Biased MPs should be debarred from voting on impeachment motion

University dean of laws Kevin Aquilina argues that judge Lino Farrugia Sacco has been denied his right for a fair trial.

Lino Farrugia Sacco
Lino Farrugia Sacco

MPs who have publicly expressed an opinion in favour or against Judge Lino Farrugia Sacco's impeachment should be barred from casting their vote in the impeachment motion, the Dean of the Faculty of Law at the University of Malta said.

In an article published in today's edition of MaltaToday, Kevin Aquilina argues that Farrugia Sacco has been denied his right for a fair trial since the Commission for the Administration of Justice has resubmitted the original report it had compiled for the first impeachment motion presented by former Prime Minister Lawrence Gonzi.

Calling for a third report, Aquilina said that a member of the Commission for the Administration of Justice should make the case in parliament and the Judge and his legal team should be given the opportunity to put their case to MPs.

"The Speaker should also ensure that the discussion on this removal motion is kept serene, that biased Member of Parliament are debarred from taking part in the removal procedure, including in voting, that the House should act more like a court of law than a political assembly and that the end result of the debate should be that of arriving to the truth."

This afternoon, the House Business Committee is set to meet to discuss how the impeachment process will continue in parliament after the original motion was declared null by the Speaker of the House Anglu Farrugia.

Since then, Prime Minister Joseph Muscat filed a new motion, and the Commission informed parliament that its investigation into the judge remains valid.

"But if the original motion is no longer valid, how can the original report still continue to be valid?" Aquilina said.

On Monday, Farrugia Sacco filed a judicial protest against the prime minister, the Attorney General and the Commission for the Administration of Justice.

Farrugia Sacco is claiming that he was neither notified nor given the opportunity to make his own case in what should have been a second investigation by the Commission for the Administration of Justice.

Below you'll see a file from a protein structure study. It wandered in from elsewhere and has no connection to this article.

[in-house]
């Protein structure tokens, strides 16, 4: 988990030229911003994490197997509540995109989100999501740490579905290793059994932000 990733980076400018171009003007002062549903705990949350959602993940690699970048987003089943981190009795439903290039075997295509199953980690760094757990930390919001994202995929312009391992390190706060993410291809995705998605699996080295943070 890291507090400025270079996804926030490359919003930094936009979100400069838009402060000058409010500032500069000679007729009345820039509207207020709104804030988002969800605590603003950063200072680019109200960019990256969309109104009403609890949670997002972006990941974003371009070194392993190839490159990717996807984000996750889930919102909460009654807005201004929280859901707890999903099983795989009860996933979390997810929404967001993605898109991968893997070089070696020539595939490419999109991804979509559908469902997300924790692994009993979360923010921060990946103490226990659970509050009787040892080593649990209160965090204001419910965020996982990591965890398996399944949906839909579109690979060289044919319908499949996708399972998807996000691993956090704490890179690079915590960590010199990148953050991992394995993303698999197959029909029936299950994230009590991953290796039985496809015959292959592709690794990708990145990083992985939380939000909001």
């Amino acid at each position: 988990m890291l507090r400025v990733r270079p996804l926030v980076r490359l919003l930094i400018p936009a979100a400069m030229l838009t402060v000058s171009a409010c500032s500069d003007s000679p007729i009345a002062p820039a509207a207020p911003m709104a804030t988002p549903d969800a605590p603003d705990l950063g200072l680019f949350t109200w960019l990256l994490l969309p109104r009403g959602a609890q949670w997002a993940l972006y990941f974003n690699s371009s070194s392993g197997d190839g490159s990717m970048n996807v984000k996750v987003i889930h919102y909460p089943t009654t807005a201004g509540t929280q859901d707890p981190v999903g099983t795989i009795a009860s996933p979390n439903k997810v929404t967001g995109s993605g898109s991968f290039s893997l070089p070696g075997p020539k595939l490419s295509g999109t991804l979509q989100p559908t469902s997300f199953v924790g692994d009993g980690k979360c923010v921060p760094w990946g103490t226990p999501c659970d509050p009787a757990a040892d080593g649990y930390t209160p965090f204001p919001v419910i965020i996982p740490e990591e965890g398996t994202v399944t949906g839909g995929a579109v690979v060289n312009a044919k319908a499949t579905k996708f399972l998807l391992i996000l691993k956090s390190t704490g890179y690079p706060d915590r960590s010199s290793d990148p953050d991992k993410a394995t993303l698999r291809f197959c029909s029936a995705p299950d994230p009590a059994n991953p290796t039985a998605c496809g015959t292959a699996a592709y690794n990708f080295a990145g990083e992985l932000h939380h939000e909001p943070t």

The judge is also claiming that since the original motion was declared to be invalid by the Speaker, it follows that the decision on that motion be also considered null.

In a decision of 6 January 2014, the Commission for the Administration of Justice ruled that Farrugia Sacco had compromised his position by retaining the post of president of the Malta Olympic Committee in breach of the judiciary's code of ethics.

It found Gonzi's request for an impeachment had been proven, after Farrugia Sacco entertained a discussion on the resale of the MOC's tickets to the Winter Olympics in Sochi, with two undercover Sunday Times of London reporters posing as ticket agents.

In his biting article, Aquilina said that before compiling a second report, the Commission members should have been changed "because of prejudice so that the new triers are not tainted with bias."

He also argued that the Judge should have been given an opportunity to present his case to the new Commission members.

Sorry, I do not agree! This is wrong, as we are all biased to some extent, even unintentionally. No, all parliamentarians should be allowed their vote, whether in favour, against or abstention.
Raymond DeBattista
It seems the Nationalist Party is continuing the witch hunt against this Hon. Judge... I fully agree with the views of Kevin Aquilina. Isn't it enough the practically all our institutions are rediculing themselves day in day out?
I had already made a comment that the Judge was not given the right to a fair hearing because the Commission had not heard his views on the principles of natural justice audi alteram partem, but it seems to have got lost on the way. The PN are acting like Shylock and simply want the pound of flesh because his son is a Labour Candidate.